It’s been suspected of Matchroom and Eddie Hearn for some time now, however, the propaganda surrounding Jarrell “Big Baby” Miller reached new heights this past weekend, as the inevitable Anthony Joshua fight edges ever closer.
Miller - weighing in at a career-high 317-pounds - did the business against an overmatched, sorry looking Tomasz Adamek on Matchroom and DAZN’s Chicago card on Saturday night.
Crushing the lumbered 41-year-old in two rounds was expected of the heavyweight prospect, as Miller moved to 22-0-1 after adding Adamek to his recent list of victims including Gerald Washington, Mariusz Wach, and Johann Duhaupas.
Not the worst list for a guy who is vying for world honours, but a long way off the elite heavyweights that are currently controlling the division. Continuing to add to his weight fight-on-fight, Miller has drawn criticism for his size on fight nights; we haven’t yet seen him tested enough to draw a definitive conclusion on the negative impact all 317-pounds has on his chances inside the ring.
He throws enough punches inside a round, his chin has passed tests and we know he can bang; I’d be a lot more positive if these weren’t showcased against a 58-fight veteran.
Miller seems like a nice guy. He understands the business, understands the hype and understands that signing with Matchroom Boxing was the safest bet to get a slice of the heavyweight pie; the size of that slice will be discovered in the next 12 months.
Miller’s next goal is to claim the WBA (Regular) strap. Manuel Charr has recently failed a drugs test for two banned substances putting his defence against Fres Oquendo on hold; ranked number two by the WBA would allow Miller to fill the void in that fight taking on the Puerto Rican for the vacant title. Ifs buts and maybes, yes, but if Miller can secure the secondary title by early 2019, Matchroom will begin looking towards “Big Baby” as a mandatory option for AJ.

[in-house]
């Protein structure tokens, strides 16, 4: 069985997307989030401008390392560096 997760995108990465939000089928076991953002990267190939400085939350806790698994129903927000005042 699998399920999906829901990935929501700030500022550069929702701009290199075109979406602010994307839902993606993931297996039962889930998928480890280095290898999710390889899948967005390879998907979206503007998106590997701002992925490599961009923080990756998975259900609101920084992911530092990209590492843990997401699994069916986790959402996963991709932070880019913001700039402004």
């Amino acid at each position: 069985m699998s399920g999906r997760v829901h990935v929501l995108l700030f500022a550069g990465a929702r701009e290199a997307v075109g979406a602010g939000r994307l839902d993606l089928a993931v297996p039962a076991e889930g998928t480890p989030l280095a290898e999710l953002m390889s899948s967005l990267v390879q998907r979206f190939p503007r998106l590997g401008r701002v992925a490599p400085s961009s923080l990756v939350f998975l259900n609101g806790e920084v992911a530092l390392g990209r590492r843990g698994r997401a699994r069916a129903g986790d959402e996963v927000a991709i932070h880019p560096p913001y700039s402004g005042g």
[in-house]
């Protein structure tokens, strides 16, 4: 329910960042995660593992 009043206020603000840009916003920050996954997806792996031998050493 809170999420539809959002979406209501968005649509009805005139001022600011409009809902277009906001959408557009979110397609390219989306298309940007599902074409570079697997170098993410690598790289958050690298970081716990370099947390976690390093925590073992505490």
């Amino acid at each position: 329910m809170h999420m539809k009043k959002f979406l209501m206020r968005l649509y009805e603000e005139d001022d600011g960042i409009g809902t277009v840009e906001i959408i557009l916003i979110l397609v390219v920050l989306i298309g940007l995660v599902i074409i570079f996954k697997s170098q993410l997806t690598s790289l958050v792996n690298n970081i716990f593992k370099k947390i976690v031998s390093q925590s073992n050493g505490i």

Ever since his signing, Eddie Hearn has plugged Miller’s name at the end of monologues, discussing the potential candidates for Anthony Joshua; their clash on stage at the DAZN launch was timed perfectly as a stand-out story from an otherwise tame press conference. We are forever being told that this is a “golden generation” for heavyweight boxing, but without any real strength in depth outside the top four or five, “Big Baby” has been offered a golden ticket; a queue jump; a free hit, at the face of boxing in the UK - if not worldwide.
We are all bored of the Joshua-Wilder negotiations. Who said what, who did what, who’s to blame... who cares?! It’s clear that this fight is a long way off materialising - despite the WBC’s ordering of the fight following Wilder-Fury on December 1 - with Matchroom slowly beginning to reveal their hand on their plan B and C (otherwise known as plan A all along).
Plan B is Dillian Whyte. This fight looks set to fill the April 13 slot at Wembley Stadium in a rematch of their 2015 grudge match which saw AJ tested for the first time. I have no problem in Whyte getting a world title shot; his win against Parker showed his credentials in the upper echelons of the division. Whether his shot should have come against Wilder is a different argument altogether. Whether he fights/beats Chisora/Ortiz in December to seal the slot is another unanswered question.
This is where the Miller puzzle piece fits seamlessly into the Matchroom puzzle. Continuously referencing the need for Joshua to fight stateside to further build his brand, a DAZN show with a Joshua-Miller headline - masked as a need to fulfil mandatory requirements - ticks all the boxes.
In twelve months time, we’ll still be having the same conversations. Who is the real heavyweight king? When will Joshua be tested? Who is ducking who? We are used to this by now, but it doesn’t make it any easier to swallow.